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How to Update Old Trusts

Last update on: Apr 02 2019

New legal tools are available to help many families stuck with out-of-date trusts.

For years I’ve warned against traditional trusts that make fixed distributions or distributions only from income. Inflation and the twenty year decline in interest rates and dividends have crippled the benefits from these trusts. Beneficiaries are helpless because the trusts are irrevocable and seemingly unchangeable.

A better strategy is the “total return trust? or unitrust. Distributions are a percentage of the trust value.

Fortunately, many states have come to the rescue. In 17 states trustees now are empowered to convert their trusts into total return trusts. In 35 states the trustee can adjust the trust to reclassify some principal as income, or vice versa. Only a small number of states allowed these powers as recently as 2001.

Trustees haven’t jumped at exercising these powers or letting beneficiaries know about them. One reason is potential tax problems. The IRS, however, changed the rules at the end of 2003 to eliminate some potential taxes. Trustees also are worried that the remainder beneficiaries will object to higher income payouts.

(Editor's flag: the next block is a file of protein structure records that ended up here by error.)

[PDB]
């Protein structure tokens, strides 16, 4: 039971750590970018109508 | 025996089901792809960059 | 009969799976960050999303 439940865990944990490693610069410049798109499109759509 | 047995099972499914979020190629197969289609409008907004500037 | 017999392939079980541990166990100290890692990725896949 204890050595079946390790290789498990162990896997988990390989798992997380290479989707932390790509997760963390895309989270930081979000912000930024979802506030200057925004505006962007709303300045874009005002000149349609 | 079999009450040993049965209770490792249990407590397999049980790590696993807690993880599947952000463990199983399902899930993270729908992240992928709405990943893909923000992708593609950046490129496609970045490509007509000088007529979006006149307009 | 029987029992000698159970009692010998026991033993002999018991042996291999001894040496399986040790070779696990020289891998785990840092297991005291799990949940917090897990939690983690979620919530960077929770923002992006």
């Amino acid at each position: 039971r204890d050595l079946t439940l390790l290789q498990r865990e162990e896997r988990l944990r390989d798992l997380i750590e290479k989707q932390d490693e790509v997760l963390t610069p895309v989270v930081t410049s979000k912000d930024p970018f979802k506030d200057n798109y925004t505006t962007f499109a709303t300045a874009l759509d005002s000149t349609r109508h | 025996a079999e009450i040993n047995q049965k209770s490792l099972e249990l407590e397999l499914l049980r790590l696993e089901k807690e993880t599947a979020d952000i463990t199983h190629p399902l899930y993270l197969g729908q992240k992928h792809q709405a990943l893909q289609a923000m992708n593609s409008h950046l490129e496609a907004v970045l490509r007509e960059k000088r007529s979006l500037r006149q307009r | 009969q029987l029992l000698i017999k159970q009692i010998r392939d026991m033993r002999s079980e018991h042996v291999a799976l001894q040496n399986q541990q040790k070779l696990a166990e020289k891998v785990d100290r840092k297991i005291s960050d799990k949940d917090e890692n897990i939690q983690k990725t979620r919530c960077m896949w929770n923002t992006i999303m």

States that allow conversions are Alaska, Colorado, Delaware, Florida, Illinois, Indiana, Iowa, Maine, Maryland, Missouri, New Hampshire, New York, North Carolina, Oregon, Pennsylvania, South Dakota, and Washington. States allowing adjustments are Alabama, Alaska, Arizona, Arkansas, California, Colorado, Connecticut, District of Columbia, Florida, Hawaii, Idaho, Indiana, Kansas, Louisiana, Maine, Maryland, Minnesota, Missouri, Montana, Nebraska, Nevada, New Jersey, New Mexico, New York, North Carolina, Ohio, Oklahoma, Oregon, Pennsylvania, South Carolina, Tennessee, Texas, Virginia, Washington, West Virginia, and Wyoming.

Beneficiaries of traditional trusts with low income payouts should meet with their trustees and discuss the options under these laws. Often, all beneficiaries and the trustee must agree to a change. If your state does not have a favorable law, look into changing the trust’s location to a state with more desirable laws.



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